Brexit and bigotry in Philippine democracy
SINGAPORE—Are Filipinos vulnerable to Brexit’s extremes of democracy?
A week later, Britain still tries to explain how 51.9 percent voted to leave the European Union, the world’s largest economy. British voters cited sovereignty, frowning on supranational regulations and less control over immigration. Former London mayor Boris Johnson asked to make the referendum Britain’s independence day.
Around 9 a.m. our time, after the referendum, a “Remain” friend was frantically refreshing a map showing each area’s votes. He bewailed how the pound had dropped by about 7 percent. It dropped another 7 percent by the afternoon.
By 6 p.m., a “Leave” friend confessed he had no more money to buy us drinks. Global stock markets lost about $2 trillion. Scotland mulled leaving the United Kingdom in order to stay in the
“Leave” leaders soon disavowed their central premises. Britain would need to conform to EU policies to retain market access. The budgetary savings painted on the side of Johnson’s big red campaign bus were denied. Prof. Michael Dougan, in a viral video, decried “dishonesty on an industrial scale.”
The turbulent drama continues. Johnson suddenly announced last June 30 that he would not run for prime minister, two hours after his key lieutenant, Michael Gove, announced his own candidacy. Over 4 million signed a petition for a second referendum. Thousands marched through London to protest Brexit last Saturday, mostly younger Brits who disproportionately voted “Remain.”
We might have missed less reported scenes. Some argued Brexit legitimized a spike in “celebratory racism.” People with foreign roots, from Sweden to Bangladesh, were told to go home by strangers in the street.
A video of a teenager shouting “go back to Africa” in a Manchester tram went viral. A halal butcher shop in Walsall was firebombed. Dog
feces were planted in a Rugby Eastern European family’s mailbox.
Some further argued that Brexit legitimized anti-intellectualism. Gove prominently downplayed the warnings of 10 Nobel Prize winners with, “I think the people in this country have had enough of experts.” Johnson likened the European Union to a Nazi Reich.
International media and comedian John Oliver, fairly or unfairly, now cast the Philippines in a bizarre trinity with Britain and a United States that may be led by Donald Trump. We are cited against the likes of French populist Marine Le Pen, no matter how, for example, I previously protested that foreign media must be skewed if they missed how the last election’s heated controversy was Sen.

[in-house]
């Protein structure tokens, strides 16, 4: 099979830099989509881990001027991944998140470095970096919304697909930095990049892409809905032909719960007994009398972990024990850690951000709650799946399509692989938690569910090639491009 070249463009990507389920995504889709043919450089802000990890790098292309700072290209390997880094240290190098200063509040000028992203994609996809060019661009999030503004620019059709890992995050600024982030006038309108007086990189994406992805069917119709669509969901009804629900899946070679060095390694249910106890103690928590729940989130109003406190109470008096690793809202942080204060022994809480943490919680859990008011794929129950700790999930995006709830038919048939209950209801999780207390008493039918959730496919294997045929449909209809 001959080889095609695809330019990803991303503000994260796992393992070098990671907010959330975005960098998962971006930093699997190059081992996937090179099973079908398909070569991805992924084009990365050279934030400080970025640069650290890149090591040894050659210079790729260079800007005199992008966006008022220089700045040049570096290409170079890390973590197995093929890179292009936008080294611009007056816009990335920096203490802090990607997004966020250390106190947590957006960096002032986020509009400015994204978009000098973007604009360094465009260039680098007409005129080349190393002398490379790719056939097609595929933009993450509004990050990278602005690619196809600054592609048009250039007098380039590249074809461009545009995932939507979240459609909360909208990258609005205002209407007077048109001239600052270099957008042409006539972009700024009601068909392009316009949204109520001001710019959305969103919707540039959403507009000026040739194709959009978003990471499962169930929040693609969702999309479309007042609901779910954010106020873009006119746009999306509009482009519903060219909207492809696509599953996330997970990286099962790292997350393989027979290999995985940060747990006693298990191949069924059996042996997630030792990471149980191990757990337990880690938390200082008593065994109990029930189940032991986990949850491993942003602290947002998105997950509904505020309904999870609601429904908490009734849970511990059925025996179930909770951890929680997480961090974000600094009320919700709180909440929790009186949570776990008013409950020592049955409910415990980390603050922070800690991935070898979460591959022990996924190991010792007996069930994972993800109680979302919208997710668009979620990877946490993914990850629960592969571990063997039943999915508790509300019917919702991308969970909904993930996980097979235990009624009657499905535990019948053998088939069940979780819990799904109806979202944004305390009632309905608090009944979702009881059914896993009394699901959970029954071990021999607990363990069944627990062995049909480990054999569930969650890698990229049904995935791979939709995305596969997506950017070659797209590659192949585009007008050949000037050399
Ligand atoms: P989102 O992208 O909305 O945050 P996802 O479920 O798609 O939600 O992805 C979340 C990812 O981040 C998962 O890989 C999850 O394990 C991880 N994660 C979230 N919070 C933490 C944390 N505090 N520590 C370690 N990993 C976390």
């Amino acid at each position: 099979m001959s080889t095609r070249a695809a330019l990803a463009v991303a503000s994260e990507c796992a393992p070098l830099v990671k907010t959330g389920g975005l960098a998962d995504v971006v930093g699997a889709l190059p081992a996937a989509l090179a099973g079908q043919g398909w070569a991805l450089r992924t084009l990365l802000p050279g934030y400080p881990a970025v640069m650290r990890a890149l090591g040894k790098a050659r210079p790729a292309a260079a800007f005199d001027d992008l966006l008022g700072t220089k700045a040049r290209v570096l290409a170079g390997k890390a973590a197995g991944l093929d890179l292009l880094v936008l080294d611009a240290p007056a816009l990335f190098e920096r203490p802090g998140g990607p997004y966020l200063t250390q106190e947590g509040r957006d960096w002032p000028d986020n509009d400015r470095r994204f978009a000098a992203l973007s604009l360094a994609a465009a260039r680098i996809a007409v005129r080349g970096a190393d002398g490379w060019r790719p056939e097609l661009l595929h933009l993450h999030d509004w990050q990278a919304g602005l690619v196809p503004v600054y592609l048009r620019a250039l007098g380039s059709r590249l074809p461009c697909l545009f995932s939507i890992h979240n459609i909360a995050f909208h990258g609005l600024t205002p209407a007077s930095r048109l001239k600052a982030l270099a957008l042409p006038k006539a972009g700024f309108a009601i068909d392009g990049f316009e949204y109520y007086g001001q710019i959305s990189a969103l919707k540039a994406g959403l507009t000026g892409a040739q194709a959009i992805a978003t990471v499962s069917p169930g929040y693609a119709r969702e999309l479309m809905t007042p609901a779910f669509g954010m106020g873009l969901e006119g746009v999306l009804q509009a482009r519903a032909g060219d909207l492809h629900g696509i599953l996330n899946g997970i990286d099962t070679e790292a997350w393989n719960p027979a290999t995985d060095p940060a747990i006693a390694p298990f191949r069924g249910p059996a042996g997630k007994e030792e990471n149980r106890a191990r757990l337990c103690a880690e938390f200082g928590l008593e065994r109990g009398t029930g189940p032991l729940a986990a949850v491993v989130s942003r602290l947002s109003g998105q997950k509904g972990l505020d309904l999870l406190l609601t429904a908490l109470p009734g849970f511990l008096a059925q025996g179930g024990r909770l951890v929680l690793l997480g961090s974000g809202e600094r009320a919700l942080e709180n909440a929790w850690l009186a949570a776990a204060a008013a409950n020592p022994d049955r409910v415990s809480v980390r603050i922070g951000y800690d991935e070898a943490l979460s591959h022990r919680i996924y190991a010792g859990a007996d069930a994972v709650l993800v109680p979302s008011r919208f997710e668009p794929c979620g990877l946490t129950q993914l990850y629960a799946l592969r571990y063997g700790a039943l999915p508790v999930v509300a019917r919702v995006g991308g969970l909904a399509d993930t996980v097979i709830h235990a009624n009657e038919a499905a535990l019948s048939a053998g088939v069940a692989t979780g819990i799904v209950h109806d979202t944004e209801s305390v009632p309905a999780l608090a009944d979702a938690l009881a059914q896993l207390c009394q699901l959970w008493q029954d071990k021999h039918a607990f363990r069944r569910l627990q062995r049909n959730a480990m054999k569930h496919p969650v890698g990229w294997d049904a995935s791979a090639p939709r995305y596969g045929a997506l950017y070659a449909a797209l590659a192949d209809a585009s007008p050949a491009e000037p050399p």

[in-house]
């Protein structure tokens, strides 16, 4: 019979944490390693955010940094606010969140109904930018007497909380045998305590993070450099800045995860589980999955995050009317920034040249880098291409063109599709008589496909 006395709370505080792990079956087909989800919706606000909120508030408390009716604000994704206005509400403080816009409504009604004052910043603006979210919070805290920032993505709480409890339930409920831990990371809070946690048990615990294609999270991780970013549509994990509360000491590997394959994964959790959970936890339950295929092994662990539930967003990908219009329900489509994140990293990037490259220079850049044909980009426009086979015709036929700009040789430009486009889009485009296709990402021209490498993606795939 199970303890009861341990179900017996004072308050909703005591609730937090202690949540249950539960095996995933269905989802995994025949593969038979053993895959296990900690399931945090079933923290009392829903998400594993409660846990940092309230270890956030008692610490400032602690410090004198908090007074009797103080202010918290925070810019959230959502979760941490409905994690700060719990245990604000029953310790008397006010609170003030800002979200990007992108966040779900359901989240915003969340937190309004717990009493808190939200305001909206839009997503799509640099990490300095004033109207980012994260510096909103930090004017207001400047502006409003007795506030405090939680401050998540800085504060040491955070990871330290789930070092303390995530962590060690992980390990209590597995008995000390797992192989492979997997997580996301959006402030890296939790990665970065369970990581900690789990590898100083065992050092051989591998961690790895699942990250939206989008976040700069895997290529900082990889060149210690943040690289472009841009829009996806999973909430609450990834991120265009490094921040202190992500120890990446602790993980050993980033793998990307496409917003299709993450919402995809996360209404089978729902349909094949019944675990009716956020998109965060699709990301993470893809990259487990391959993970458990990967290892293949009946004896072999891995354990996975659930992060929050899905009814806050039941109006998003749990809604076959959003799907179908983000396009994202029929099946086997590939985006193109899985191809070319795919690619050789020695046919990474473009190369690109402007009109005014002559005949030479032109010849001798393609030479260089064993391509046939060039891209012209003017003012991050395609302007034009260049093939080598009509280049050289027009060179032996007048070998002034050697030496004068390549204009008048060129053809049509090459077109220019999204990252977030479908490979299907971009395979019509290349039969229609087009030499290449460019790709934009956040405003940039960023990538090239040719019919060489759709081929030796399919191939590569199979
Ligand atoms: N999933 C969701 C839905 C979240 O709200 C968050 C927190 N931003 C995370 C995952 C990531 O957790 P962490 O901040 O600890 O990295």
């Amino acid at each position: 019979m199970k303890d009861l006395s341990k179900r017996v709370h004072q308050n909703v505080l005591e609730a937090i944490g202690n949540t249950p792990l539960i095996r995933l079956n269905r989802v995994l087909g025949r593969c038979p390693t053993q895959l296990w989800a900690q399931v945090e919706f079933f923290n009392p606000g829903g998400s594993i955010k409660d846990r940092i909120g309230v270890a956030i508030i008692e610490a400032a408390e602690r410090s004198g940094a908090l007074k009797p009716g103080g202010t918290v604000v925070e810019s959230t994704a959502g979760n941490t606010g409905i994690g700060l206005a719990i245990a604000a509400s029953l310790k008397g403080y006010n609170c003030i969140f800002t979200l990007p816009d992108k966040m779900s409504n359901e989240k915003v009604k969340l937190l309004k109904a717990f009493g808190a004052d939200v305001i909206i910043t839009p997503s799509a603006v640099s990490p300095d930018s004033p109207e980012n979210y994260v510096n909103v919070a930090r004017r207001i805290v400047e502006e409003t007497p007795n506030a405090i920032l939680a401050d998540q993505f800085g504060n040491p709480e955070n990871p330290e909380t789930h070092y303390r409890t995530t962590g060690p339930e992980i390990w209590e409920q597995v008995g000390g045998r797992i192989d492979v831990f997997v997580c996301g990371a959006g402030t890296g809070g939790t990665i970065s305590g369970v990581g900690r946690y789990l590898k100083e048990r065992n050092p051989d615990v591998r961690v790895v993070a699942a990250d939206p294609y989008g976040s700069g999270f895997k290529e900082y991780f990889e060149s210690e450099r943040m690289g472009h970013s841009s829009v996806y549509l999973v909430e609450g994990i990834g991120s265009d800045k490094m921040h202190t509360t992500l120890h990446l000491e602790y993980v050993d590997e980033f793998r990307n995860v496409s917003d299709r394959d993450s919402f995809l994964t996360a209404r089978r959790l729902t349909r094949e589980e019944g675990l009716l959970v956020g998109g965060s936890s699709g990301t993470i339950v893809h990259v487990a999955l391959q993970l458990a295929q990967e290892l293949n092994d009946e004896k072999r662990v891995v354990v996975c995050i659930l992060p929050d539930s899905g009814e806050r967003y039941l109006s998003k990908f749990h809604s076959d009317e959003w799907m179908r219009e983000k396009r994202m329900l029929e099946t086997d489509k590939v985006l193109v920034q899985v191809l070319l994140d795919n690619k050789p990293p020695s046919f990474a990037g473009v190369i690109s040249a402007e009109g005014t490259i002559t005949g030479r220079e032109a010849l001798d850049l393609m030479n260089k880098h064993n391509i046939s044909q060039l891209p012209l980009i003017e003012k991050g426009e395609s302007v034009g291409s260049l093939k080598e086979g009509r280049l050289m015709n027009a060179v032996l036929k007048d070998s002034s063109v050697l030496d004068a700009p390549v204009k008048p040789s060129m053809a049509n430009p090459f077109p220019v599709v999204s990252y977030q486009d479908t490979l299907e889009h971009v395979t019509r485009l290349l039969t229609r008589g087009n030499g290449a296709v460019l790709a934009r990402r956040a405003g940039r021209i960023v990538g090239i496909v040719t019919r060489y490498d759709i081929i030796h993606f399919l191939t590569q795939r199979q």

Ferdinand Marcos Jr.’s near-win as vice president.
Can the demagoguery, anti-intellectualism and naked racism Brexit is accused of erupt in the Philippines, given our younger and less mature democratic institutions?
I can never forget, for example, how my country ignored the blatant anti-Chinese-Filipino, racist article that National Artist F. Sionil José published all the way to the Inquirer’s front page. Friends, even lawyers, tried to argue that it is not racist to call for Filipino citizens with any Chinese blood to proclaim their loyalty given our maritime dispute. Like ethnic Romanian schoolchildren in Britain, Chinese-Filipino students read José’s call for them to return to China and protested that they had never even set foot there.
When Tiffy Uy set the University of the Philippines grade record, countless online trolls said she was not a real Filipino and even threatened violence against ethnic Chinese. I found myself publicly wondering if it would take a shooting in San Juan’s Mary the Queen Church to draw attention to the problem.
In her final column last June 5, Manila Times’ Nicole CuUnjieng recalled one of her themes was “a dangerously growing hypernationalism that at times erupted into anti-Chinese racism.”
Discrimination against Muslim Filipinos is far worse. Women periodically publish essays on feeling uncomfortable walking in Manila with a hijab (headscarf). A candidate unconsciously said “Muslim na mananakop” in a presidential debate and a police sketch of a Zamboanga City bomber featured a note, “Muslim type.”
Implicit racism probably colored the stillborn Bangsamoro Basic Law more than we care to admit. The proposed law’s many points were never publicly debated in-depth, beyond headcounts where perceived experts were on each side.
Gov. Mujiv Hataman of the Autonomous Region in Muslim Mindanao nearly cried in a 2015 Senate hearing, bewailing Muslim stereotypes.
Brexit is, beyond politics, a legal Gordian knot that will keep international law firms busy for years. Media, the academe and courts themselves have yet to curb anti-intellectualism in Philippine legal discourse, as most recently demonstrated by the out-of-this-world charge of homicide— through criminal negligence!—of the SAF 44 against former president Benigno Aquino III.
Supreme Court hearings and headline news consistently feature legal arguments that contradict freshman textbooks. Teenagers who protested the Cybercrime Act in 2012, by turning their Facebook profile pics black, were clueless that internet libel was long punishable under a 1930 law. The Supreme Court case was argued in part by a leftist congressman who repeatedly told justices he was not familiar with the internet. The same congressman sued the entire power sector and told justices he was not familiar with our electricity law.
The case against the Reproductive Health Act opened with the Pope quoted against Supreme Court justices. The petitioner against the Torre de Manila opened his Supreme Court case by admitting repeatedly it had no legal, only moral, basis.
Right on July 1, Congress called for Charter change to allow a shift to a federal system. How will we do better than Brexit?
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